My hon. Friend raised a number of important points and, in a fair and balanced way, reflected the concerns of port businesses, from which I, too, have heard directly. She and colleagues have raised the matter directly with me and with Treasury Ministers. As she said, they have also raised it with my right hon. Friend the Prime Minister.

The impact of the review of rating in ports has not necessarily been uniform and has certainly not caused universal problems, even if it has been generally unwelcome—as any fresh tax liability always is. Some companies certainly believe that the impact could be severe; equally, however, other companies are settling not just their new bills but their backdated bills, in full. I have had reports from some local authorities that companies are beginning to discuss a negotiated schedule of payments, taking advantage of the announcement that my right hon. Friend the Chancellor made in the pre-Budget report in November.

Since that announcement almost two months ago, a relatively small number of companies has taken advantage of the special fast-track system that the Valuation Office Agency put in place to deal with inquiries or appeals. Across England and Wales, the VOA has had only 150 inquiries from port businesses since the PBR and only 65 appeals have been lodged. When the number of port businesses affected in the way my hon. Friend explained is 564 in England alone, I have to say that although there are grounds for serious concerns—I shall come to the way in which the Government are trying to help deal with them—the system is not necessarily causing universal problems for all businesses in all ports that have been put on the ratings list for the first time.

Mr. Cawsey: Will my right hon. Friend give way?

John Healey: I shall give way only once, because I owe our hon. Friend the Member for Liverpool, Riverside the courtesy of as full a reply as I can give her.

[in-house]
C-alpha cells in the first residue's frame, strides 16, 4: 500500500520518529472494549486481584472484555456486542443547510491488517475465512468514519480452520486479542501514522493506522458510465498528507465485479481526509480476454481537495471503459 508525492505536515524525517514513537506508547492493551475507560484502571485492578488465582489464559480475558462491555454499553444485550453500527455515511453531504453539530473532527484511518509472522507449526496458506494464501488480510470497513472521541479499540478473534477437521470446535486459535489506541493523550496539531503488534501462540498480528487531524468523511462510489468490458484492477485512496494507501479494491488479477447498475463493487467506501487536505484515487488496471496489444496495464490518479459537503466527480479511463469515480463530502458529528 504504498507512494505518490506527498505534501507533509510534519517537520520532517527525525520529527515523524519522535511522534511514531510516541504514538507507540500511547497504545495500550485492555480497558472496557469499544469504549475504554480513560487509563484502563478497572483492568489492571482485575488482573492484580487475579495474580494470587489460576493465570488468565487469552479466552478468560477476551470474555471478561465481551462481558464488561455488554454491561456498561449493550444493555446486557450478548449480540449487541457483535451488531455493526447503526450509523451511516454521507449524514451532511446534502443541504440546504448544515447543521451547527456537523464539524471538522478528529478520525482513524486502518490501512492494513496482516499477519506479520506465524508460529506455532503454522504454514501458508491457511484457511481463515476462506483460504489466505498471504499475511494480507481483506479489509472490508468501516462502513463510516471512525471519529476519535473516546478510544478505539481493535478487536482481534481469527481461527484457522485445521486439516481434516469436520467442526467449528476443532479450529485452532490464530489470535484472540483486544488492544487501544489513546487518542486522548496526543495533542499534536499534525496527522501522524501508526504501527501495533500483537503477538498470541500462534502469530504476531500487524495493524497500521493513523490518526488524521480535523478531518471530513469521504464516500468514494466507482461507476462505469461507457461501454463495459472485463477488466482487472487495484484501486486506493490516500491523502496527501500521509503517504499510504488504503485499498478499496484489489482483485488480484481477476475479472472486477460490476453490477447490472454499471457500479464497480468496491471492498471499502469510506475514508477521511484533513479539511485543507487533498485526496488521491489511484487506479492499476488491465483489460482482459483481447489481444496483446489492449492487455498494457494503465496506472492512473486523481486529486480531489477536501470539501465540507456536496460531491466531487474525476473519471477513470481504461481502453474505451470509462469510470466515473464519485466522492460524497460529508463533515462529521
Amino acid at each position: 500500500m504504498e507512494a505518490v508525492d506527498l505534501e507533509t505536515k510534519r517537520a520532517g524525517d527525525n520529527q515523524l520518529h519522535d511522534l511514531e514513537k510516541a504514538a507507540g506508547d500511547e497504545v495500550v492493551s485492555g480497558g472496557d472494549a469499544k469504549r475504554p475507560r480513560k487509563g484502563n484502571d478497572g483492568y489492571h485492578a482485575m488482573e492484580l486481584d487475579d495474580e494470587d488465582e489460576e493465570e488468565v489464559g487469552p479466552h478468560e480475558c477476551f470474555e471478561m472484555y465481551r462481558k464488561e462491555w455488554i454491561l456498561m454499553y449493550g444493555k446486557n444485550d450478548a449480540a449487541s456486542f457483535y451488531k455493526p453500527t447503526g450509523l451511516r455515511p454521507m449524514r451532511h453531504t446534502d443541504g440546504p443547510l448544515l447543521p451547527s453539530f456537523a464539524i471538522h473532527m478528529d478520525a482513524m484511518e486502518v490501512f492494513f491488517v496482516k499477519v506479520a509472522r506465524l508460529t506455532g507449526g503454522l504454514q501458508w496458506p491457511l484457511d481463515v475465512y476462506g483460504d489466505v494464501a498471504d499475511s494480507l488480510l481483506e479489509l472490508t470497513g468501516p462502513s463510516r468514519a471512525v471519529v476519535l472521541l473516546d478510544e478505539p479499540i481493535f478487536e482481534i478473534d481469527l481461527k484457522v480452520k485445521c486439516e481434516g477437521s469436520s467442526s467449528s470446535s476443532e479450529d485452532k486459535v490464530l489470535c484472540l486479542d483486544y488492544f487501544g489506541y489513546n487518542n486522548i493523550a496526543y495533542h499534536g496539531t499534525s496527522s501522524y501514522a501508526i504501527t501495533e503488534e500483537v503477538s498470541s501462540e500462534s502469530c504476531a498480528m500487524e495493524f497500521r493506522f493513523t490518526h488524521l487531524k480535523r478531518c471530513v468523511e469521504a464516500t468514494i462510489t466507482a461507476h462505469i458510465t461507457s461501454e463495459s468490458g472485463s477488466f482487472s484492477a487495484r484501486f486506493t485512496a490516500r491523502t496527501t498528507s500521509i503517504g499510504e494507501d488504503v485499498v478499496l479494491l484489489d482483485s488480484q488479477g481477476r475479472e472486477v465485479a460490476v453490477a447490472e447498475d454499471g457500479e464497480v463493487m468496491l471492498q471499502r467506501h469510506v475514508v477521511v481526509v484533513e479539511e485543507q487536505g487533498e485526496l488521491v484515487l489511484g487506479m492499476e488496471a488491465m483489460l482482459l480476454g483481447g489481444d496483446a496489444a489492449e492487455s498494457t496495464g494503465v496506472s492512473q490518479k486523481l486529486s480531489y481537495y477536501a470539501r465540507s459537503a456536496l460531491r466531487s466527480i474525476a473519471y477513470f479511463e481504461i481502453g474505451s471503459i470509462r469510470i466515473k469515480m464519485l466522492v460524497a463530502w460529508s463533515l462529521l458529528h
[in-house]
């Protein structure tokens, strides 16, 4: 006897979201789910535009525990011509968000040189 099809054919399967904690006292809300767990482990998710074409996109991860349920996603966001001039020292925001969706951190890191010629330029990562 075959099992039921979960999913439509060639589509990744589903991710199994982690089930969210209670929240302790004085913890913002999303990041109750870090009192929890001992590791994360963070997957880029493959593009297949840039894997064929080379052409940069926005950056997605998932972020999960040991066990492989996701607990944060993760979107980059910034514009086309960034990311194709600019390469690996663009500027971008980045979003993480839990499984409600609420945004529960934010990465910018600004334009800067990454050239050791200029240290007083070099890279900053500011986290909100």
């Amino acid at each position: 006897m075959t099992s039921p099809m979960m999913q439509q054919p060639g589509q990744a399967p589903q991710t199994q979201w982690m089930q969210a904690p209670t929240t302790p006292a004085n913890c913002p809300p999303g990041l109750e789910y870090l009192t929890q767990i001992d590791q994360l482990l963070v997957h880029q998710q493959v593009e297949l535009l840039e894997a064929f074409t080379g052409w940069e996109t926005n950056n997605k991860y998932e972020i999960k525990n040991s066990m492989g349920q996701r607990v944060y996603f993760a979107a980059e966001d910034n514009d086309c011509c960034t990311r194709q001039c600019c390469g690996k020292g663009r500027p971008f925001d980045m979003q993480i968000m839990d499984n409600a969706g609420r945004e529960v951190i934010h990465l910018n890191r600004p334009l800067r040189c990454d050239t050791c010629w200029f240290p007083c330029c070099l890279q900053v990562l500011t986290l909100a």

Mr. Cawsey: Our hon. Friend the Member for Liverpool, Riverside was very generous in giving our right hon. Friend the Minister additional time to reply.

On my right hon. Friend’s point about fast-track appeals to the VOA, at least one company in my constituency—RMS, a big company in Goole which operates out of other Humber ports, too—tried to take that route but found the VOA completely unhelpful, so much so that I intervened on the company’s behalf and received a letter from the VOA that could have been written in Swahili from all I could understand. I now have to chair a meeting between the VOA and the companies to try to get things back on course. Surely, the Minister cannot have confidence that the fast-track system is resolving the problem in any way, shape or form.

John Healey: I am not saying that it has resolved the problem, but it is an important part of trying to deal with the problems that may be experienced by particular companies. My hon. Friend has been one of the strongest advocates of port companies, not just in his own constituency. If he has particular problems with the VOA not carrying out the undertaking on the fast-track system that it gave me and I gave the House, I should like the details and I will certainly take the matter up for him and any companies experiencing such problems.

19 Jan 2009 : Column 599